X
Popular Searches

Beyond the Coffee Shop: Our Favorite Places to Work Remotely

A woman studying a book and making notes in a library with her laptop in front of her.
Jacob Lund/Shutterstock

If you join the millions of people who work remotely, you suddenly face a surprising question: where should you work?

As a remote worker, the world becomes your office. Yet, most people either stay in their home or trek to their favorite coffee shop every day. A home office or beloved cafe are great places to work—but if you switch it up sometimes, it up can help you channel new inspiration.

When you go to work in a new city (or even a new neighborhood), it’s helpful to find some new, creative workspaces.

If you need to shake up your work routine, try one of these cool locations.

A Late-Night Bakery

Over the last few years, lots of major cities have jumped on the “midnight bakery” train. This trend started with a cookie delivery chain called Insomnia Cookies—its target demographic was college students. Since then, many late-night cookie companies and bakeries opened up to compete.

These businesses usually offer chill nighttime hangout spaces as an alternative to bars and restaurants. And for the remote-work crowd, they can be ideal places to set up shop. You likely won’t have to compete for a table or deal with large, disruptive crowds. And the fresh-baked goods certainly don’t hurt.

The Library

Libraries offer quiet, work-friendly environments, and the vast majority of them also have free Wi-Fi. In addition to lots of tables and chairs, some even have private rooms where you can set up your temporary office.

One drawback is the internet tends to be slow. If you don’t do a lot of work online, though, this won’t be a problem.

To bump up the studious atmosphere, you can work in a college library. You don’t have to be a student. Many college libraries are open to the public either all the time or during certain hours of the day.

You might need to sign up for a guest library card, and the rules depend on the college. But these are excellent places to work—you’ll be surrounded by focused students, and the buildings themselves are often beautiful.

Coworking Spaces

A group of people scattered around a room at long tables, working on laptops and talking on cell phones.
fizkes/Shutterstock

Coworking spaces are community office spaces specifically aimed at remote workers. You pay for access monthly, weekly, or daily, depending on how often you need the space.

It’s pricey to rent a coworking space in some cities, but they do come with perks. You can network with other remote workers, use conference rooms, or even take free workshops and training classes. The extras depend on the space, but they might be worth the money.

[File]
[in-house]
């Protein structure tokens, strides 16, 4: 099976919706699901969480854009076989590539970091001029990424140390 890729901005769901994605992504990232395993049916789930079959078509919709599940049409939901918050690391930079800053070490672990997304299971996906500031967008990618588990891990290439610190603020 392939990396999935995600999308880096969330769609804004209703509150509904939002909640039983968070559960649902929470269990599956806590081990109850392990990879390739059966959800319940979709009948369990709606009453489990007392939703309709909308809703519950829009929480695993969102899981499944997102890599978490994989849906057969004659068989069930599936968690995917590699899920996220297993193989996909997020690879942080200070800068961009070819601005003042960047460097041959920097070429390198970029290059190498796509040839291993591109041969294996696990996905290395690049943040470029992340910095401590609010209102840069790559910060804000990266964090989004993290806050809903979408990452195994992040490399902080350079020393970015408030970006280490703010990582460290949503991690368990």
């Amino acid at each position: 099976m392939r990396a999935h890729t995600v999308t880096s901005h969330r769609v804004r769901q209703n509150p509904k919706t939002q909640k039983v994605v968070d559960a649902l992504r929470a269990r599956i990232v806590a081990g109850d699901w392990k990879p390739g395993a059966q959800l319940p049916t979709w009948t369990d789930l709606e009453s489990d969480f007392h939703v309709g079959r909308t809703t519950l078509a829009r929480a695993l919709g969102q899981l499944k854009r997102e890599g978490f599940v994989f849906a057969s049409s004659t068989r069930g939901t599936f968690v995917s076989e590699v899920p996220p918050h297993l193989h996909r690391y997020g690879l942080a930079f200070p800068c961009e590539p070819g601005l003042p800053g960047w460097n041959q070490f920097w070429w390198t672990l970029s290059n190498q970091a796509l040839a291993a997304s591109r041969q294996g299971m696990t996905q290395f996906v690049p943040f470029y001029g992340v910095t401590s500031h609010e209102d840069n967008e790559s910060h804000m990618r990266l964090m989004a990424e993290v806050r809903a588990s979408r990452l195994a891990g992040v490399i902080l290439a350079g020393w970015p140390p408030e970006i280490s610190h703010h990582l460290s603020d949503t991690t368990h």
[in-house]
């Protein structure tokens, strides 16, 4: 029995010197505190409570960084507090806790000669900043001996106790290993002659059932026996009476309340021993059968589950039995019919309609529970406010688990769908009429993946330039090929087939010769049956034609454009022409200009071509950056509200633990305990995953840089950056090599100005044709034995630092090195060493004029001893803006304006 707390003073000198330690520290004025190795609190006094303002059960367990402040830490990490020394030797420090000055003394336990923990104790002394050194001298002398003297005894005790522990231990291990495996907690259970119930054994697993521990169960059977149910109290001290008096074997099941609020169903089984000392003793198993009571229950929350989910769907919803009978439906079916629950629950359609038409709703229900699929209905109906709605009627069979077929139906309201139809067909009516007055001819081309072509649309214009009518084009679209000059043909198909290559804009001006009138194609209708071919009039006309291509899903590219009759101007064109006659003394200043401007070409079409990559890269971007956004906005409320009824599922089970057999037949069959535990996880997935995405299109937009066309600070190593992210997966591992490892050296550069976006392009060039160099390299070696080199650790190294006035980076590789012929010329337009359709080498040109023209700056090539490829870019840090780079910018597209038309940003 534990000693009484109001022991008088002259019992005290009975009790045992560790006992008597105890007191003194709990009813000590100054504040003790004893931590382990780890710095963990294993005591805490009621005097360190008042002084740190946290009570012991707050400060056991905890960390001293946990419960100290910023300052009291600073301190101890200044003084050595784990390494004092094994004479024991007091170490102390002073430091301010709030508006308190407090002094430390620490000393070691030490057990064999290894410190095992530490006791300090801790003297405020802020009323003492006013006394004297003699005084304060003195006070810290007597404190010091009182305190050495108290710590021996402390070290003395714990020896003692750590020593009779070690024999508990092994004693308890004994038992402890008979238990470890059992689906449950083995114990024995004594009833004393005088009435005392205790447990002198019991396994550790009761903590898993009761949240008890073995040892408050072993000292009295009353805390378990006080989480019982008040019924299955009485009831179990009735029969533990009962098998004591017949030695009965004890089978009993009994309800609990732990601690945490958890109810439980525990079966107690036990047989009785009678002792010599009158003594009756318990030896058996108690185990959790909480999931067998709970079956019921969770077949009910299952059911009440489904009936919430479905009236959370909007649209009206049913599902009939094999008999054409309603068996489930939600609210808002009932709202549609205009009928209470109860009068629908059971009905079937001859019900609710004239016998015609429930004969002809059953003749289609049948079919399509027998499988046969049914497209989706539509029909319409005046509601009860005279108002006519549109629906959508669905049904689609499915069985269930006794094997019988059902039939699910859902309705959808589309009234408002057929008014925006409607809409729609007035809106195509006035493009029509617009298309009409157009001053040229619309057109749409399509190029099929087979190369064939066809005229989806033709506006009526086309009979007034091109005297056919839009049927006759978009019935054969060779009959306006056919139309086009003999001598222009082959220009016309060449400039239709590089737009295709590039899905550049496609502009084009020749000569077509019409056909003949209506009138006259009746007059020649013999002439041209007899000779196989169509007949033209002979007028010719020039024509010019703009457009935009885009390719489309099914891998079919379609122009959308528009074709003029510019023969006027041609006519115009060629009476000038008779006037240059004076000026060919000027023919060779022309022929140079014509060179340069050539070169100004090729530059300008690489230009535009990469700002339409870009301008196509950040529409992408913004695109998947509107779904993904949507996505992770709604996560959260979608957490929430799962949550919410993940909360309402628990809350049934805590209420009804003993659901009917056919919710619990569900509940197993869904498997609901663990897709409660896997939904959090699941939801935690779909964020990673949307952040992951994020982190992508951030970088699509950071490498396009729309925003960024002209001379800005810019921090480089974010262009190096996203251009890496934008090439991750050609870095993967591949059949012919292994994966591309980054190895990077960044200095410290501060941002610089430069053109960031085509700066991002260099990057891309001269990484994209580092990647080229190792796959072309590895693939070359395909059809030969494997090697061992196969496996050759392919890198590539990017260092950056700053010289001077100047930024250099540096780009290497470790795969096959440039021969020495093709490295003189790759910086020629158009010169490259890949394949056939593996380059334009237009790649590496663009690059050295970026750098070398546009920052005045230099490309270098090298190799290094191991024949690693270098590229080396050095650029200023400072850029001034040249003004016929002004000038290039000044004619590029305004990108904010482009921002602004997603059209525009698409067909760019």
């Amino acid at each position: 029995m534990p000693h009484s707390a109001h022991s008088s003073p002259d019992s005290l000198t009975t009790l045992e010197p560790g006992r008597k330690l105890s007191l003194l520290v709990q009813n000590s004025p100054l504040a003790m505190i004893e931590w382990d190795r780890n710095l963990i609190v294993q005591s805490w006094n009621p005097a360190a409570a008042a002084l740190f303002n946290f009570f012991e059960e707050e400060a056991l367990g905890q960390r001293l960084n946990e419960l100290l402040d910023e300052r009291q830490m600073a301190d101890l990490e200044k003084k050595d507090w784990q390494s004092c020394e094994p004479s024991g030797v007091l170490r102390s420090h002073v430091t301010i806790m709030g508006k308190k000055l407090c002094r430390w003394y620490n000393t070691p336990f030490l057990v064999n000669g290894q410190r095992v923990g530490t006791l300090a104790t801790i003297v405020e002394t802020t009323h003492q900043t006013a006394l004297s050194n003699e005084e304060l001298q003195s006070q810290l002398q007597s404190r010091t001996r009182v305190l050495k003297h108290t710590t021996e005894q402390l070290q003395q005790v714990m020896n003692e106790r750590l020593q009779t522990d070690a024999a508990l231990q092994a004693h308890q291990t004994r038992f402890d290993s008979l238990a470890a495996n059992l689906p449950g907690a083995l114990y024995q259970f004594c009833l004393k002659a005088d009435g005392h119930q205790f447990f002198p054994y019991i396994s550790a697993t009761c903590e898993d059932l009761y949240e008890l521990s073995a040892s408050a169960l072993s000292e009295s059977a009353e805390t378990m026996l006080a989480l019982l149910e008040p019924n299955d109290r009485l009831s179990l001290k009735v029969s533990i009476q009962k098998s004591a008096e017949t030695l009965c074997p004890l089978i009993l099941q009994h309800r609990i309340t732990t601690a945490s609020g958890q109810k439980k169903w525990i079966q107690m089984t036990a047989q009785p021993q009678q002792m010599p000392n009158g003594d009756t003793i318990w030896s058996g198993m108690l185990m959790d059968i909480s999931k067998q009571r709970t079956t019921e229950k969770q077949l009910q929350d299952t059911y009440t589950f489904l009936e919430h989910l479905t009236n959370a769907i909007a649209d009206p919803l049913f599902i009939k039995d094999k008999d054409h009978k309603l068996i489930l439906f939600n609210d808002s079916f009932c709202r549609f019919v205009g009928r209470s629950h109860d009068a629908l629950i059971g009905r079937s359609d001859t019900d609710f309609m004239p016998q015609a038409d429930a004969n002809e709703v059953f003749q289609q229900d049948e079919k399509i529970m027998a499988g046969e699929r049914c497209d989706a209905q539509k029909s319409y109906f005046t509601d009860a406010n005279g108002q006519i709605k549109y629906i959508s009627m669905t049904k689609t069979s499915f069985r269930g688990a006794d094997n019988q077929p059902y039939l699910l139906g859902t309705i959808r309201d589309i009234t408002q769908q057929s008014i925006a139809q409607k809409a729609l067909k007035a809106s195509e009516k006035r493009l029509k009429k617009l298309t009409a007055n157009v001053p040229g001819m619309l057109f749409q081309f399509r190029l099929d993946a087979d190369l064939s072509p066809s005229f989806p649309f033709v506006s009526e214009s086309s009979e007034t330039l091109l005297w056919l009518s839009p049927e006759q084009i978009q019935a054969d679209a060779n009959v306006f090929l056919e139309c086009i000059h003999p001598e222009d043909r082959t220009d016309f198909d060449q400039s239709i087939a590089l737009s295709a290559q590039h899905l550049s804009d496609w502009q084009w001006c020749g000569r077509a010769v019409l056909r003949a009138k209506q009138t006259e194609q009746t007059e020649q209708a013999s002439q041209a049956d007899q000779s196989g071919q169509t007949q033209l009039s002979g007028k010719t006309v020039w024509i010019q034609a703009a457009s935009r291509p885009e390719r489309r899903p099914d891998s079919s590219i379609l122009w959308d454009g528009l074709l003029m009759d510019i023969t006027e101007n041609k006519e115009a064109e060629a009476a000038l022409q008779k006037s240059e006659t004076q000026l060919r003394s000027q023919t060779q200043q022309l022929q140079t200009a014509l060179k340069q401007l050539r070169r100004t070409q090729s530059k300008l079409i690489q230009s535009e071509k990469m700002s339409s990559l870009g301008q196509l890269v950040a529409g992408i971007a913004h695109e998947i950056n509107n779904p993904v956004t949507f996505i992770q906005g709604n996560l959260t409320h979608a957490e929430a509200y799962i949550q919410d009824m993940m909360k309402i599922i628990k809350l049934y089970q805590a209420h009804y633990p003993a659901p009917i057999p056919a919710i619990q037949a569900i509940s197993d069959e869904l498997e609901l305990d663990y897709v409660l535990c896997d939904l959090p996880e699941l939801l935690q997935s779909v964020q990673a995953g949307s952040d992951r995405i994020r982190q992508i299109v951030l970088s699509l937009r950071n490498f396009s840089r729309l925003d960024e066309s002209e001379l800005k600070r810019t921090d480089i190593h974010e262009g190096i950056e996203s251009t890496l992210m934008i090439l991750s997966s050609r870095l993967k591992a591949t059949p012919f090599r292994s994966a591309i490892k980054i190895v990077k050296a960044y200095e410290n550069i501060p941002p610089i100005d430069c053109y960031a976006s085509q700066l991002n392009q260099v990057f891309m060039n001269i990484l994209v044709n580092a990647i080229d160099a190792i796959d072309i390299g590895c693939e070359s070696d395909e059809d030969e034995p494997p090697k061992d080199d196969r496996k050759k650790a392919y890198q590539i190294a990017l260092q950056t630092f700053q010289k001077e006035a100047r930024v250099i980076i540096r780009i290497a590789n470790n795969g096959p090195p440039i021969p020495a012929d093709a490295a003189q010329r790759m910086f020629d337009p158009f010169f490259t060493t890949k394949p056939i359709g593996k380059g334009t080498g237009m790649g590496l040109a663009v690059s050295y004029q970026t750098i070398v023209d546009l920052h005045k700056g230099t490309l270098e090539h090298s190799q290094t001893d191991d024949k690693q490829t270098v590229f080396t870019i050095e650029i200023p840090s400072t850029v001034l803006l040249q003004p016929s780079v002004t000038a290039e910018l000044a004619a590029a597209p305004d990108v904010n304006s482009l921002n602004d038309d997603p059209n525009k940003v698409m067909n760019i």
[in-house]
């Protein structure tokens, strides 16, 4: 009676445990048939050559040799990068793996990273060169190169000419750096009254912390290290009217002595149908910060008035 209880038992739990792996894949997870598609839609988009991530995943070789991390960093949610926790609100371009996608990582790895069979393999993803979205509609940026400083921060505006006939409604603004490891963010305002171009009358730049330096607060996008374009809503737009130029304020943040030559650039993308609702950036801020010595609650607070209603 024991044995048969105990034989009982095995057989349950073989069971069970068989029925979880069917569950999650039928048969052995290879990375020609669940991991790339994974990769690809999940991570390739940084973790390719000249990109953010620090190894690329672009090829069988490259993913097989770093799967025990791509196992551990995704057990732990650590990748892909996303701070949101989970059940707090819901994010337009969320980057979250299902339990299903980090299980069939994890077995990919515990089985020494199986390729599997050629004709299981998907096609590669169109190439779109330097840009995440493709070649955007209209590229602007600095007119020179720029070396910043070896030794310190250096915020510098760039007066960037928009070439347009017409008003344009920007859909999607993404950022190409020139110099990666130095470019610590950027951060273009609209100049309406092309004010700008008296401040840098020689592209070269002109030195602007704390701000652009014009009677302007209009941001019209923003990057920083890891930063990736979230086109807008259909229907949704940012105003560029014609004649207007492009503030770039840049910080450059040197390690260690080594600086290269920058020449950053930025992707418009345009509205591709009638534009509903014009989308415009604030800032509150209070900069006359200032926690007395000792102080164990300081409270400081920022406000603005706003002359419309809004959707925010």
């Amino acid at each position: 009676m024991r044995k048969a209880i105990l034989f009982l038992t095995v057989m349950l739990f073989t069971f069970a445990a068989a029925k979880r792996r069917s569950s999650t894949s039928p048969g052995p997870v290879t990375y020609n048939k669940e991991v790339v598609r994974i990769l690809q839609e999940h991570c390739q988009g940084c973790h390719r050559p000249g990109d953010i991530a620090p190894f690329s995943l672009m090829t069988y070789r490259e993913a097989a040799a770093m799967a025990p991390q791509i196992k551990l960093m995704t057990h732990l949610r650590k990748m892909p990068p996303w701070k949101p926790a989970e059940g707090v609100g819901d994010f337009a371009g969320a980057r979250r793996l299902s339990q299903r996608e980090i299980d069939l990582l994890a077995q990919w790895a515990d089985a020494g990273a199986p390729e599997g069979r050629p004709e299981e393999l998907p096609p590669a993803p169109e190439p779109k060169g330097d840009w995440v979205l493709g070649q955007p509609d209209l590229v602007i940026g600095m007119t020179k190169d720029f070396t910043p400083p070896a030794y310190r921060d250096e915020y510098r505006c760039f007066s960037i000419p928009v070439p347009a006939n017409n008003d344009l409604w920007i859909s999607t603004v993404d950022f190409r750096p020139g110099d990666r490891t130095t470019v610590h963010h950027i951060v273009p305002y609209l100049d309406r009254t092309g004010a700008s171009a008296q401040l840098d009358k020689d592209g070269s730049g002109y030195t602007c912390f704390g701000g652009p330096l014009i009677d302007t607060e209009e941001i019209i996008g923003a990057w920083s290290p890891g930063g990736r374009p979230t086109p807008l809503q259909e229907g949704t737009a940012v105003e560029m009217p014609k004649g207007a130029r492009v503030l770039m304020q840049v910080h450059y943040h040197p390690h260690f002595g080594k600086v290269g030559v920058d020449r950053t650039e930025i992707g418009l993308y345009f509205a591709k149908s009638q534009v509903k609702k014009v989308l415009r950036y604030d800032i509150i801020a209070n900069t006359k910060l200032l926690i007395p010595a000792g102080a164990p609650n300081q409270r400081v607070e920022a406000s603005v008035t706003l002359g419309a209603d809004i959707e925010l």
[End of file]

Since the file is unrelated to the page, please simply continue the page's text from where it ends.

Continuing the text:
Museums

Many museums have attached cafes or restaurants that offer quiet, elegant places to set up for work. Even though you won’t be in the galleries themselves, these spaces often have interesting artwork or thought-provoking installations, which can make them inspiring.

Bookstores

Some bookstores offer dedicated reading spaces where people can hang out and read their new books. If there’s also Wi-Fi, this can be an ideal place to work.

Because everyone’s reading, it’s almost always quiet. And if you need a break, you can flip through a few books.

Hotels

Hotel lobbies often have an array of open tables and comfortable furniture. And few people hang out there during the day, so it’s quiet enough to focus. This is a great place to work, even if you’re not near a major city.

The staff usually assumes you’re staying there, so they’ll give you the Wi-Fi password, the internet tends to be fast.

If you feel weird about doing that without being a paying customer, though, you can head to the attached restaurant or cafe and order something before getting down to work. Hotel restaurants are also often slow during the day, so they make great workspaces.

Gyms

If you have a gym membership you don’t use enough, you might be able to turn it into a remote workspace. Fancier gyms often have cafes or hangout spaces for members.

Also, you’ll probably find it easier to fit in a workout if you’re already at the gym for work.

Parks

Some parks offer free public Wi-Fi now, too. You might not be able to plug in your computer, but you can enjoy the fresh air until your battery runs out. This is a great place to work during the summer to avoid the nice-weather FOMO.

The longer you work from home, the better you’ll get at finding places that fit your work style. This list will get you started. But once you see the whole world as your potential office, you’ll come up with tons of new places to work.

Of course, it’s important to avoid the temptation to work everywhere you go. Make sure you maintain a healthy work-life balance.

Elyse Hauser Elyse Hauser
Elyse Hauser is a Seattle-based writer and editor with a Master's in Writing Studies from Saint Joseph's University. Her work has appeared in publications like Racked, Vine Leaves Literary Journal, and Rum Punch Press. She was awarded a 2017 Writing Between the Vines residency.  Read Full Bio »

The above article may contain affiliate links, which help support LifeSavvy.


LifeSavvy is where you learn new skills for a better life. Whether you’re looking for tips on organization, travel, parenting, fitness, relationships, school, or your career, our team of expert writers is here to help. Want to know more?